I'll do my best to speak to everyone, particularly those that are already in tech. But let me know if there's other ways that we should address this, and subsequent versions we can definitely address those. This is an open source project that you're looking at here. So if you have issues with it, either with grammar, cuz I know there's a bunch of them, or spelling, there's probably even more of those, you can click on this link here.

This will take you to the GitHub repo and you can file issues here against the products management repo. Or even better, you can open a poll request and fix it yourself. Again, this site is free and open source forever. Feel free to refer to this before and after the course, feel free to share with other people.

This is designed to be a shareable resource for all of you. I mean, it's literally you can see my notes here. So this is what I'm referring to as I'm speaking to you right now. Cool, who am I? I'm Brian Holt. I've taught numerous courses here at Frontend Masters over the years.

I love being here. I am now currently a products manager at Snowflake, which is a big data company. And I manage a project specifically called Streamlet. And the aspect of Streamlet that I manage is called Community Cloud, which is the ability to share Python data visualization applications with people.

If you're familiar with something like CodePen or StackBlitz or CodeSandbox or something like that, it's like that, but for data people. That's the kind of thing that I get to work on. It's like the Instagram of data viz. It's kind of fun to think about. So I've enjoyed that, I've been doing that for about a year now.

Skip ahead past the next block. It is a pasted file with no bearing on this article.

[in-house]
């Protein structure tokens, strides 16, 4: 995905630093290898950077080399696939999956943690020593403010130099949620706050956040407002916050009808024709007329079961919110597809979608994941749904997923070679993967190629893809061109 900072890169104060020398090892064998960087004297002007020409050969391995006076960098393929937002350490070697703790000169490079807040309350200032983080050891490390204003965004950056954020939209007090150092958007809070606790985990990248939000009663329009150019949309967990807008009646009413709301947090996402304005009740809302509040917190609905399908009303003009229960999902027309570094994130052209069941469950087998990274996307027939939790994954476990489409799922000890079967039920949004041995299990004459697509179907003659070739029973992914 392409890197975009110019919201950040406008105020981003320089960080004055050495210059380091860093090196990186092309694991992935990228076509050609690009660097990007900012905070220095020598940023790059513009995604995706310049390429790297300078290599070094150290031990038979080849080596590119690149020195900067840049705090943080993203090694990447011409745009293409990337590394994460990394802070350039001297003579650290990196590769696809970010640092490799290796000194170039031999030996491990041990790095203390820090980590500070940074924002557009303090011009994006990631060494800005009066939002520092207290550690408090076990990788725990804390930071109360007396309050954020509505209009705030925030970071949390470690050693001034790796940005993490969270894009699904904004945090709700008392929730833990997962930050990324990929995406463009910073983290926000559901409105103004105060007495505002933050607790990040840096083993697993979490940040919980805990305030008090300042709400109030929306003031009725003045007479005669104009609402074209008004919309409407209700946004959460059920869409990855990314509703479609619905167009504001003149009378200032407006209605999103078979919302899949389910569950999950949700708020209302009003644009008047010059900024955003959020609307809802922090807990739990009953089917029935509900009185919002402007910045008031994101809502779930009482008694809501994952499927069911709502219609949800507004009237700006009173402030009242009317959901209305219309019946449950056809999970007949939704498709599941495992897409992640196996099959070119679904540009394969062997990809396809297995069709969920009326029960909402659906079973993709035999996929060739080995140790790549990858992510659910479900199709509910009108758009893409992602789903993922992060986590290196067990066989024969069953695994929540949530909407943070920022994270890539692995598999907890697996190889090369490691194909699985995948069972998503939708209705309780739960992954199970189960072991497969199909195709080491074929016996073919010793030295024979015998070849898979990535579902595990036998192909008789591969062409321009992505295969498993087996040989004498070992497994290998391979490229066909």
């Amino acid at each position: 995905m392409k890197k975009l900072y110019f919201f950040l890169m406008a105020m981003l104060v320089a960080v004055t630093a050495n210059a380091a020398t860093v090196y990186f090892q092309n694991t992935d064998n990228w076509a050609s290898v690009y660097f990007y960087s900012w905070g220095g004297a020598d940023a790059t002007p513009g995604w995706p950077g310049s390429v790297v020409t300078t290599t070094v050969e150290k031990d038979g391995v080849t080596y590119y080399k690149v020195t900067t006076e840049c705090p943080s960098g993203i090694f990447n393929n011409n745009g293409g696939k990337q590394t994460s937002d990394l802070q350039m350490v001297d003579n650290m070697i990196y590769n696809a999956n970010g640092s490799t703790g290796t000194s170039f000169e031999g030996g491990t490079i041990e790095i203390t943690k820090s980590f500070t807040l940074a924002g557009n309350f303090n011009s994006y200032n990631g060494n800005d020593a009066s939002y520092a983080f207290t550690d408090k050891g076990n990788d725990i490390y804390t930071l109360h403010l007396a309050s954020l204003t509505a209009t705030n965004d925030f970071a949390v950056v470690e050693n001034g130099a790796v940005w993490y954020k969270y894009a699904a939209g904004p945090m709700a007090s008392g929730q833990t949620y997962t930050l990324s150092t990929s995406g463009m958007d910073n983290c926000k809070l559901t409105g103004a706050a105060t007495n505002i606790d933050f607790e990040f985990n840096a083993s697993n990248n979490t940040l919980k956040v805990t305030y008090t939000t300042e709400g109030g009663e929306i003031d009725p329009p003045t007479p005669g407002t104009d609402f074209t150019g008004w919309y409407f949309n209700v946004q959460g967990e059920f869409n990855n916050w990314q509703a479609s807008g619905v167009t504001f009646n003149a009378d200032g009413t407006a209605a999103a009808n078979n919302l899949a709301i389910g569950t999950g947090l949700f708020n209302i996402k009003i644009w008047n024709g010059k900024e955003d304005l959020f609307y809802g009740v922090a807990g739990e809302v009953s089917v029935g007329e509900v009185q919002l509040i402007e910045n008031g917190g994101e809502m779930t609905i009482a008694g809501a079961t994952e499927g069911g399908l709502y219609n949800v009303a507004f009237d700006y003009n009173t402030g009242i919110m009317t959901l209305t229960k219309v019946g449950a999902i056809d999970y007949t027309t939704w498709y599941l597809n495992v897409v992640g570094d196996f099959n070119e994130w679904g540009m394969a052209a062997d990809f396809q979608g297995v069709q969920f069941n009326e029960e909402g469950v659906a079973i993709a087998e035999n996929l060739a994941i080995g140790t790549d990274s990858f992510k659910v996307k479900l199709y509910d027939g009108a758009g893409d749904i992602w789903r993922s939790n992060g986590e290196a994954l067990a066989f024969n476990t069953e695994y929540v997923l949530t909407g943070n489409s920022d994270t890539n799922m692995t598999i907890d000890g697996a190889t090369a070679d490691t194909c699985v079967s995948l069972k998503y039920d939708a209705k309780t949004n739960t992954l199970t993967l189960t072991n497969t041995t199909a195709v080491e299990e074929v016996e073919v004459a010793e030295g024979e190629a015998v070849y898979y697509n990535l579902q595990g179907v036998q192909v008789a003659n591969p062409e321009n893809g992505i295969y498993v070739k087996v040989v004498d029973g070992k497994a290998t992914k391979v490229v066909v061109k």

Before that, I was the PM of developer tools and SDKs, it's Stripe. And then before that, I was the PM of developer experience on Azure and Visual Studio Code of Microsoft. So I've been doing the PM gig for probably about five years now. And before that, I was a developer, generally JavaScript noter at Netflix, LinkedIn, Reddit, and some other smaller companies in Salt Lake City.

I never thought I'd be a PM. If you asked me really early in my careers like, Brian, do you wanna be a PM? I would have said, absolutely not, I really enjoy singing code and kinda that visceral nature of see something change. And what happened is, I kind of accidentally became a PM by virtue of the fact that I saw an opening to work on Visual Studio Code as a product manager and they required a lot of engineering background for it.

And so I applied for it and got the position and ended up really liking it. So I've been doing that for about five years now. So, again, I just wanna shine a light on my bias here. I come from a very technical background, I'm still really biased in that way.

I still write a lot of code. And I work specifically on developer tools, and I've always worked in developer tools. So it's not to say that I couldn't PM something more consumer-oriented like Pinterest or something like that, I just haven't yet. So just please take that nugget of bias with everything that I'm saying here.

So when I'm not working, when I'm not doing Frontend Master's stuff, you'll find me in Seattle. I like to snowboard, travel, hang out with my wife and kid, play with my little jerk of a dog, and play Dota 2, Diablo IV. I'm really bad at both of them.

I like to exercise and then I drink a lot of Scotch IPAs and coffee. So feel free to catch up with me on social media. I left my links here, Twitter, Blue Sky, LinkedIn, GitHub, and Peloton. Just so you know, I'm really pretty bad at answering my DM.

So if you send me a DM, there's a high probability I don't see them because I get quite a few of them. So public tweeting is usually the best way to get at me. Or if you have an issue with the course, filing an issue on the course repos, actually the best way to get me.

And one last request to stroke my vanity, please star this repo here. That's usually helps get some visibility on the site, and it lets me know that people like the course. So, awesome. So now that we've kind of gone over the introduction here, let's